International Galaxy S4, I9505: MH6, MH8, MJ5, MKE, MKF
Edits: 12/12/13: This version of the zip file includes the adb.exe so you don't need to install ADB just for this.
I've also changed it so you shouldn't have to unzip to any special place.
12/13/13: I've swapped out Superuser for SuperSU. This version also installs busybox for you once the phone finishes rebooting.
12/14/13: Fixed install of busybox. Install SuperSU as Chainfire wants it: called Superuser.apk, installed into /system/app.
12/14/13: Move "Look at your phone and give permission" message to the top of the script.
12/15/13: Update source distribution to correspond to updates.
12/16/13: Rename to saferoot as it's not just for MJ7.
12/17/13: Update to fix "text file busy" errors
12/18/13: Correct the "text file busy" fix. Force su binary to be setuid root so root checkers will work.
12/18/13: Add more help in the "install.bat" for people having troubles getting adb working
12/18/13: Ensure the folder setup is right when starting install.bat
12/18/13: Give users time to allow su permissions
12/21/13: Disable SEAndroid before rooting
12/22/13: Install selinuxoff to set SELinux to Permissive mode at boot
12/23/13: Fix permission on selinuxoff binary, update SuperSU install and clean up rooting program
12/30/13: Remove selinuxoff program - it doesn't do anything. Updates to the install scripts.
1/6/14: Hard code kernel addresses for ATT Galaxy S4 so it takes less time to root.
1/6/14: Try to work around Knox deleting the su binary
1/10/14: Clear immutable bit on existing programs to allow them to be updated
1/12/14: Update to current SuperSU binary
1/13/14: Updates suggested by @bgmg
1/16/14: Correct typo in Linux/OSX installer
1/21/14: Really correct the typo. Add OS detection to install.sh so it can run on OSX or Linux without installing adb.
1/21/14: Update to current SuperSU
2/4/14: Detect when the phone is not rooted and don't continue the rest of the operations.
3/29/14: Install 'unroot' script and add unroot.bat/unroot.sh to allow simple removal of Saferoot changes.
4/4/14: Fix problem with unroot not running
4/30/14: Clearer error messages on root fail, allow user to choose installation of busybox
5/14/14: Fix typo in Unix install script, more text on why it failed.
5/24/14: Fix install.sh portability issue with double equals on test.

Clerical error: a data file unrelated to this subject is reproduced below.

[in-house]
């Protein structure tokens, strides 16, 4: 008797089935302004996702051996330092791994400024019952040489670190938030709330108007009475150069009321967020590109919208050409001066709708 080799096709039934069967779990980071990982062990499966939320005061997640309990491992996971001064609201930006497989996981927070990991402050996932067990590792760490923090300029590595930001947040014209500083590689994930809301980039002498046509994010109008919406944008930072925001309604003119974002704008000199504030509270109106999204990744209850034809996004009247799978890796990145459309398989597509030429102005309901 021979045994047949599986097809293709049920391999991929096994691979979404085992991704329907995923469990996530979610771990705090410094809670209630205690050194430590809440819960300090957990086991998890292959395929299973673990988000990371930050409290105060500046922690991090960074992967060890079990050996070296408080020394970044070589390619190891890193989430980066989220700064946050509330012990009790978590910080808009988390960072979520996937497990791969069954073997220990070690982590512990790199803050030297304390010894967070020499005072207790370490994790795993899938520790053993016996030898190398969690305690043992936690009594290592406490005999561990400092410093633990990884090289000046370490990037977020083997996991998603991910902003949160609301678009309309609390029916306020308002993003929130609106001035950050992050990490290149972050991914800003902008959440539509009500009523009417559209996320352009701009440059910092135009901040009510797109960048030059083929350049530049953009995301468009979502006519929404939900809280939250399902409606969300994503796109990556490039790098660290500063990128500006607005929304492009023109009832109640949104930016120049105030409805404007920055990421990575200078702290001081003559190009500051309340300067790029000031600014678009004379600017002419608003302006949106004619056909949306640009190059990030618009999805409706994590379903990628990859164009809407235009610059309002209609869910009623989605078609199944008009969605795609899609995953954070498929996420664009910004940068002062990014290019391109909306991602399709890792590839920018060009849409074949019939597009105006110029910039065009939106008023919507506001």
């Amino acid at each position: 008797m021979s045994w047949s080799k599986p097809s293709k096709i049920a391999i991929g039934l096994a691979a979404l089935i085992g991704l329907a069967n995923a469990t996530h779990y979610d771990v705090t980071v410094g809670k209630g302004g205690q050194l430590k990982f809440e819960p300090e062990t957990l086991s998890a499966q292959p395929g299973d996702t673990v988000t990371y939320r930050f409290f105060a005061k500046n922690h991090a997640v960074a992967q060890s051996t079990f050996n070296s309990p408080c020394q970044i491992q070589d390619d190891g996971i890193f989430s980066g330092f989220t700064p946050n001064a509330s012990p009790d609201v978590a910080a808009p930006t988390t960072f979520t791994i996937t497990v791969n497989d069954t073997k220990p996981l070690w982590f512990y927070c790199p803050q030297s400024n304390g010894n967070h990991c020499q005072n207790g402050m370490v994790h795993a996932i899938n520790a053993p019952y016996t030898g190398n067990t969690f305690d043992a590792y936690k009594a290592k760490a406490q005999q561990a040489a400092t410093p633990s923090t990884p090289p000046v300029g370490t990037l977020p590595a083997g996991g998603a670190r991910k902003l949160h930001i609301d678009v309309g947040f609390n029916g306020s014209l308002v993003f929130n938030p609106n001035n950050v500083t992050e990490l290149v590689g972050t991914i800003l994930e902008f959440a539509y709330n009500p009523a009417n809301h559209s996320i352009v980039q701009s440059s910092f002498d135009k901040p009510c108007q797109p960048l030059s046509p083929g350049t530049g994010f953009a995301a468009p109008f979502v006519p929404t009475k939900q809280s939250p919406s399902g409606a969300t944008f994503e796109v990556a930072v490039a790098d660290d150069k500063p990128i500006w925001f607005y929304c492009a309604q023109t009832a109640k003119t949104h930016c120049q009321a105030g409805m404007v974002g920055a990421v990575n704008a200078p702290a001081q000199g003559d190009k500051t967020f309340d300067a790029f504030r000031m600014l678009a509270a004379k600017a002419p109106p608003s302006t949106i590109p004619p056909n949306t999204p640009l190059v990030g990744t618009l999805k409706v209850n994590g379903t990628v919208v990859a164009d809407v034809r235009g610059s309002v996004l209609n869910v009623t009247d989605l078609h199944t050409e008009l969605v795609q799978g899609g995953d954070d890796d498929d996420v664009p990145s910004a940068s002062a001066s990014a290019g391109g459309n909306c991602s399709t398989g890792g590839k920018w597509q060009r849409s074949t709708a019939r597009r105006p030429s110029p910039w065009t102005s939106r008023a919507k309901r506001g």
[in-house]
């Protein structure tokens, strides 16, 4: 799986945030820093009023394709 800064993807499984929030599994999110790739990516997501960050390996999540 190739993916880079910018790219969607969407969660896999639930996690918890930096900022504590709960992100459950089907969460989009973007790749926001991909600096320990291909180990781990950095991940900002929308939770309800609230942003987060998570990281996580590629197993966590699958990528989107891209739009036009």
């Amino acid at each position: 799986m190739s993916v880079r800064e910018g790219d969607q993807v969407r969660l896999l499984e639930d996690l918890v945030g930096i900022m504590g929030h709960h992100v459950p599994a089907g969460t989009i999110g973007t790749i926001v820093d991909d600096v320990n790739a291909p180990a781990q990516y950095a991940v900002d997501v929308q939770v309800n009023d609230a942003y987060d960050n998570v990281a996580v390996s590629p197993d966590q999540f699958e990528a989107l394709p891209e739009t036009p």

The source code for the exploit tool used for this rooting method is attached.
In addition, two common questions:
1. How do I unroot?
OK, so why are you so anxious to unroot just after rooting?
If you have used the current version of Saferoot to root your phone, then there's an unroot script installed to make this easy.
If you still have Saferoot unzipped, plug in your phone and use "unroot.bat" (Windows) or "unroot.sh" (Unix) to remove the changes that Saferoot made. Then, open SuperSU and instruct it to perform a "full unroot". After that, all changes that Saferoot have made to your device have been removed.
If you don't have the unroot.sh, then you can unroot manually as below.
There's two things you need to do to undo what this installer does. First, remove busybox. This will require adb shell or the use of Terminal Emulator to get a shell prompt. Execute the commands below at a shell prompt.
The "$" and "#" characters at the start of those lines are the system prompt. You don't type those.
Spacing, case, etc. matter. The letter after "type" in the "find" command is a lowercase L.
# mount -o remount,rw /system
# rm -f /system/etc/install-recovery-2.sh*
# rm -f /system/xbin/selinuxoff*
# find /system/xbin -type l | xargs rm
# rm /system/xbin/busybox
# mount -o remount,ro /system
The easiest way to do this is to install the "Terminal Emulator" app from the Play Store. Or use "adb shell" to get a shell prompt.
You can cut and paste the following to make it easier.
mount -o remount,rw /system
rm -f /system/etc/install-recovery-2.sh*
rm -f /system/xbin/selinuxoff*
find /system/xbin -type l | xargs rm
mount -o remount,ro /system
It's very likely that the "/system/xbin/selinuxoff" and "/system/etc/install-recovery-2.sh" files won't be there.
Now, open SuperSU and use "Settings", "Full unroot". When that's done, everything that this installer has done has been reverted.
If you've installed xposed framework or wanam, you should remove those and reboot BEFORE doing the SuperSU unroot. Also, if you've installed Safestrap you'll need to boot into SS recovery, delete the custom ROM slots, then uninstall Safestrap recovery. Or, uninstall the Safestrap application. If you forget to do these before doing the SuperSU unroot, you'll need to re-root to do those.
If you need adb to access your phone, there's a copy in the "files" directory included with the installer. You'll need to open a command prompt and use cd to change to the files directory before trying to use that adb.
2. How do I get rid of the "Custom" padlock open screen at boot?
You get that because you're running custom software. Samsung has an application that runs at boot to look for modified system files; this app detects that the phone has been modified and sets that flag.
If you really need to get rid of that, you can do the unroot in #1 above, then reboot. Wait about 10 minutes or so, then reboot again. If you haven't changed any other system files, the custom flag should have been reset.
If that doesn't fix it, flash the stock no-wipe ROMs from this forum. Those will undo whatever you've changed and allow the phone to reset the custom flag.
If you want to keep root while getting rid of that "Custom" flag, then you can fake it. Install xposed framework (google for it), enable it, then reboot.
Then install Wanam Xposed, and enable that module in xposed.
In Wanam, choose "Security Hacks", "Fake system status".
That will keep the "Custom" flag from appearing. This is a cosmetic fix, but it does get rid of the "Custom" screen.
There is really nothing specific to the I545 or MJ7 in this root tool. There's a good chance it'll work on anything currently running 4.3.
If you have success with other devices, please reply to let us know.